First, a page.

Apollo invites listeners on a journey to a magical land

Aurora Rose Horn, Lead Copy Editor

It is often said that music can transport you to another world, and with his sophomore album Tales From Cazilor, Iowa-based singer and songwriter Naethan Apollo does just that.

 If Apollo’s name is familiar to you, that may be because you’ve heard some of his other songs which got famous on TikTok, such as “Lemon Lime Lips” and “Person In The Mirror.” This time around, though, he is taking us to Cazilor. Cazilor is a world that Apollo created for the cover art of his first album, Hello World, and in Tales From Cazilor, Apollo strives to give the listener a glimpse into this world. He even hired four voice actors in order to create an immersive experience. Tales From Cazilor contains seven scenes, as well as six songs titled “Cannibal,” “Night Watch,” “You’re Not Welcome,” “Do What I Gotta,” “I Don’t Get Sleep” and “Summer Night In Domita.”

Cazilor is a war-torn world of humans and giants. The giants to the east, ruled by Toltag, want to exterminate all humans, while the giants to the west, ruled by Ginsi, believe that humans should be treated as equals. This debate sparked a war, which has been going on for as long as anyone can remember. After a while, the humans wanted to be a part of the action rather than just being bystanders, so Ginsi created the Mazmus, an army in which humans and giants fight side by side against Toltag’s forces.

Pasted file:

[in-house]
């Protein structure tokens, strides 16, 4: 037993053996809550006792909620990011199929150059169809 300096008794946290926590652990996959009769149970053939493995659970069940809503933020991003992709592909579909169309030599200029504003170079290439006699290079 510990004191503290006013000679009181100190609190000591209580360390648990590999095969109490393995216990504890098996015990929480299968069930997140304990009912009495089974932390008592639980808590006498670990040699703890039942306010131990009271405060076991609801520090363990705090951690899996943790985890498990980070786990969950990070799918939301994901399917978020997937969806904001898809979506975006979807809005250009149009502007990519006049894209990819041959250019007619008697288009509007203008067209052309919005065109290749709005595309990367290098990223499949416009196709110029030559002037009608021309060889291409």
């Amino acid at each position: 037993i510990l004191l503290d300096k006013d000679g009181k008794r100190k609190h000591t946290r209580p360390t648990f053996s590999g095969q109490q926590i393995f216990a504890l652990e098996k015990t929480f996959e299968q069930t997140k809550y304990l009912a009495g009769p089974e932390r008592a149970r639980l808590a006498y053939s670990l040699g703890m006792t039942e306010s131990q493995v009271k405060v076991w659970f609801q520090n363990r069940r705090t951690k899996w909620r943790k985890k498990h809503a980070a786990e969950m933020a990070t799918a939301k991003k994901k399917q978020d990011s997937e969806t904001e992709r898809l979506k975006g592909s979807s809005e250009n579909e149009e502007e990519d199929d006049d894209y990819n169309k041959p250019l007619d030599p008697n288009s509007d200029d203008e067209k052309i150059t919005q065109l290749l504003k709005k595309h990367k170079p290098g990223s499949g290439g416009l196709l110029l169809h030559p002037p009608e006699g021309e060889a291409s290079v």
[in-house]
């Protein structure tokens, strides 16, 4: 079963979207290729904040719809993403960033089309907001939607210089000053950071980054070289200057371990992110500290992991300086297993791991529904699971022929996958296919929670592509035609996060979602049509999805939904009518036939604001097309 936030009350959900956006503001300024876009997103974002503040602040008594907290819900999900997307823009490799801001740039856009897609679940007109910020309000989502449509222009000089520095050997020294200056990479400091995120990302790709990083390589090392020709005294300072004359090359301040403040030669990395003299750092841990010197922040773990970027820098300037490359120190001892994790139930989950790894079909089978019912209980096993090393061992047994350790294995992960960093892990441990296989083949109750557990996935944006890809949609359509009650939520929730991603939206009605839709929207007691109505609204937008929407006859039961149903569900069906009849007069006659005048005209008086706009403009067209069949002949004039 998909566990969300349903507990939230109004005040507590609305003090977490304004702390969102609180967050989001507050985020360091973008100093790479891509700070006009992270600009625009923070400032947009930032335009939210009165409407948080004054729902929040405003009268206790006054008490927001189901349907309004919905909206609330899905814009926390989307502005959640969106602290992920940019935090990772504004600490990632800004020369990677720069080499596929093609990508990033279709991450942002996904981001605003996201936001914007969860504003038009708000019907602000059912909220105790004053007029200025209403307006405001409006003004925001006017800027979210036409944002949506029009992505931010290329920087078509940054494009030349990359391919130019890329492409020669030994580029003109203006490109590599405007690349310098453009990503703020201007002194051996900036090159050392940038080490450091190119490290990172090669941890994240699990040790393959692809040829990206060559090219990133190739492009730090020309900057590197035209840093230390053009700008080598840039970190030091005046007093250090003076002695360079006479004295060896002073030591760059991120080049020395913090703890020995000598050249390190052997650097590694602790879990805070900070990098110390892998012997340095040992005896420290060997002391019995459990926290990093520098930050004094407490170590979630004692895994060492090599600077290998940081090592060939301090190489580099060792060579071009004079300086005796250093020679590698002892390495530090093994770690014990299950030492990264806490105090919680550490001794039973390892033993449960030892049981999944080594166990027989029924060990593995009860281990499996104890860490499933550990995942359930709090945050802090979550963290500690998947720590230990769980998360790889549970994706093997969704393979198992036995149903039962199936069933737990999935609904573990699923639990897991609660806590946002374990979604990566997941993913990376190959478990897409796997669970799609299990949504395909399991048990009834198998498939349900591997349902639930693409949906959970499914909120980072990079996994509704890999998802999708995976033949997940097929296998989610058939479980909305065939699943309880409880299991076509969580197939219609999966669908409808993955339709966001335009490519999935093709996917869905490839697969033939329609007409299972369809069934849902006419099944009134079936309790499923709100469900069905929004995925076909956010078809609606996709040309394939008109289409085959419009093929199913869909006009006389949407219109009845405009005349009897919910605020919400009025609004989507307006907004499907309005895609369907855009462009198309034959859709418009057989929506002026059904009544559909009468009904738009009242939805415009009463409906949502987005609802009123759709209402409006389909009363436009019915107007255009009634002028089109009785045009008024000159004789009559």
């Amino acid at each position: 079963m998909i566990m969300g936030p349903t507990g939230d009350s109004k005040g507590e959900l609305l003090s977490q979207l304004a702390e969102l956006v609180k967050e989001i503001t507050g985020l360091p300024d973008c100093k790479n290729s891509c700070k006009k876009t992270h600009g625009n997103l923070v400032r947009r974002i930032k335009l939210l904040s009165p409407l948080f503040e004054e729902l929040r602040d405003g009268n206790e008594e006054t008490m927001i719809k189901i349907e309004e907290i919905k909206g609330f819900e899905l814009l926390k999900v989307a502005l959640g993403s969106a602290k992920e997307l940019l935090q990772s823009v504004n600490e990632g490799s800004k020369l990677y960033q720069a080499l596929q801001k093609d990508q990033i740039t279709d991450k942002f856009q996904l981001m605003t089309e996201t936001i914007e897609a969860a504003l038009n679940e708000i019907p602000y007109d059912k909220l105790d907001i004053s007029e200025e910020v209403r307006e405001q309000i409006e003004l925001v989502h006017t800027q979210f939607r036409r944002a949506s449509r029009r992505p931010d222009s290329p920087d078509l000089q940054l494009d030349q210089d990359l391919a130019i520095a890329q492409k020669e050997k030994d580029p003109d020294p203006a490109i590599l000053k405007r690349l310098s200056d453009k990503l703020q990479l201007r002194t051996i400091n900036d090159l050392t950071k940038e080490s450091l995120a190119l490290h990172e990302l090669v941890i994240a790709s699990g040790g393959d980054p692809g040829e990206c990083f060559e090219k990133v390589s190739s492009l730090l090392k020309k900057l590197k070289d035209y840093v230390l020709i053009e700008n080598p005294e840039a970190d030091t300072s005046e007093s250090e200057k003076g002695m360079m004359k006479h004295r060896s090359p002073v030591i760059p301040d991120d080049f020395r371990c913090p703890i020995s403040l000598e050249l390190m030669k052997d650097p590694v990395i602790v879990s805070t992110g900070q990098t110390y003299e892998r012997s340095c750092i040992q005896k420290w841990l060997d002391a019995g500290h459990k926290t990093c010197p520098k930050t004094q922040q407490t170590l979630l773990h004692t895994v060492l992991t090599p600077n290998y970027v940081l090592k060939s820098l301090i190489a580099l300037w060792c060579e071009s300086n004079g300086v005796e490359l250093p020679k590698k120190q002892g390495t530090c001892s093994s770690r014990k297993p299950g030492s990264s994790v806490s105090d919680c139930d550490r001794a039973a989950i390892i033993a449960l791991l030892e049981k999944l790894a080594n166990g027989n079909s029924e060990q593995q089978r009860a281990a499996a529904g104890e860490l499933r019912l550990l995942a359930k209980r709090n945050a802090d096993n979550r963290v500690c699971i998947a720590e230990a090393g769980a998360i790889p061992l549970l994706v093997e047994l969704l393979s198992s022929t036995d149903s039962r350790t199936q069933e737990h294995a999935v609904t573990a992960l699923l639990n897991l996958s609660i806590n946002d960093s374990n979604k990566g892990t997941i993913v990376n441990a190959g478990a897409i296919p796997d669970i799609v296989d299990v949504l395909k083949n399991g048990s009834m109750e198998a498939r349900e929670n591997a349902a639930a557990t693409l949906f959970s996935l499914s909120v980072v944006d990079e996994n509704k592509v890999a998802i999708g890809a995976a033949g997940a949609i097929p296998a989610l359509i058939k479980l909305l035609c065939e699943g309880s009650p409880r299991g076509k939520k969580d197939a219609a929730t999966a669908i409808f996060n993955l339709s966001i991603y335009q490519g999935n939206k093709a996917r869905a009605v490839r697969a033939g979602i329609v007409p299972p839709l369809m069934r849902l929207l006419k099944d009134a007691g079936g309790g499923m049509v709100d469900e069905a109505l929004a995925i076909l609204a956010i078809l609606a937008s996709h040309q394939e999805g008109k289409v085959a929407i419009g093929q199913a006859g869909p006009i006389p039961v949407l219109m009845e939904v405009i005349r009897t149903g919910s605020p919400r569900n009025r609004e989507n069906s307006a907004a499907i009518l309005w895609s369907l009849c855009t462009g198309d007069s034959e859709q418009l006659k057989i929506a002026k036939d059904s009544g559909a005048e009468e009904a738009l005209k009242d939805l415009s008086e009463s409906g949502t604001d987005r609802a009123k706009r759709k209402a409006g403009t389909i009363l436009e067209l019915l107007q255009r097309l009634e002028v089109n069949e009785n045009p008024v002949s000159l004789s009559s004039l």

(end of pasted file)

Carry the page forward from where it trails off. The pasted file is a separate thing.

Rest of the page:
The whole album plays out in a conversation between Apollo’s self-insert character (named Apollo), his no-nonsense squadmate Arthur and a character known only as Captain. The former two are training to be in the Mazmus, and the latter has been in the Mazmus for a very long time. Captain is supervising the younger soldiers as they are on a night watch, and they are passing the time by having conversations. Each scene, aside from the last one, has some kind of connection to the song that comes after it; for example, in the first scene Apollo asks the others what their fondest memory is, and Captain says that his is the day his ex-wife died. 

The song that comes after Captain expresses this sentiment is “Cannibal,” which is something that Apollo does not write often: a break-up song. He characterizes the addressee of the song as a “hungry, hungry cannibal” who “feeds off [his] attention” and commands them to “starve.” Since Apollo’s angrier music is so rare, it’s like a treat to his listeners. I quite enjoy this one; it’s catchy and a great song to scream along to.

One song on the album I find myself coming back to again and again is “Summer Night In Domita,” which serves as a primary source account of one of the most devastating attacks on the human population of Cazilor, the fall of Domita. The narrator of the song had taken his love on a romantic night out for their anniversary when the attack happened, and he stated that as long as he had her he would be fine. The most heart-shattering line of the song was “I looked at my hands, they’re holding hers tight, but looked up to her, she’s nowhere in sight.” Every time I hear this song, I have to hold back the urge to cry. 

Another such song is “I Don’t Get Sleep.” First of all, that title is so relatable. I, too, don’t get a lot of sleep. But also, the wordplay is great; I never would have thought of rhyming “diamond” with “find it.”

All in all, I have to hand it to Apollo: he gave us a skipless album with a cohesive story, lovable characters and lots of lyrical wordplays. I’d give anything to listen to Tales From Cazilor for the first time again, to relive what it was like to fall in love with the world Apollo created. If you do listen to this album, though, I advise you listen to it in order, the way it is meant to be experienced.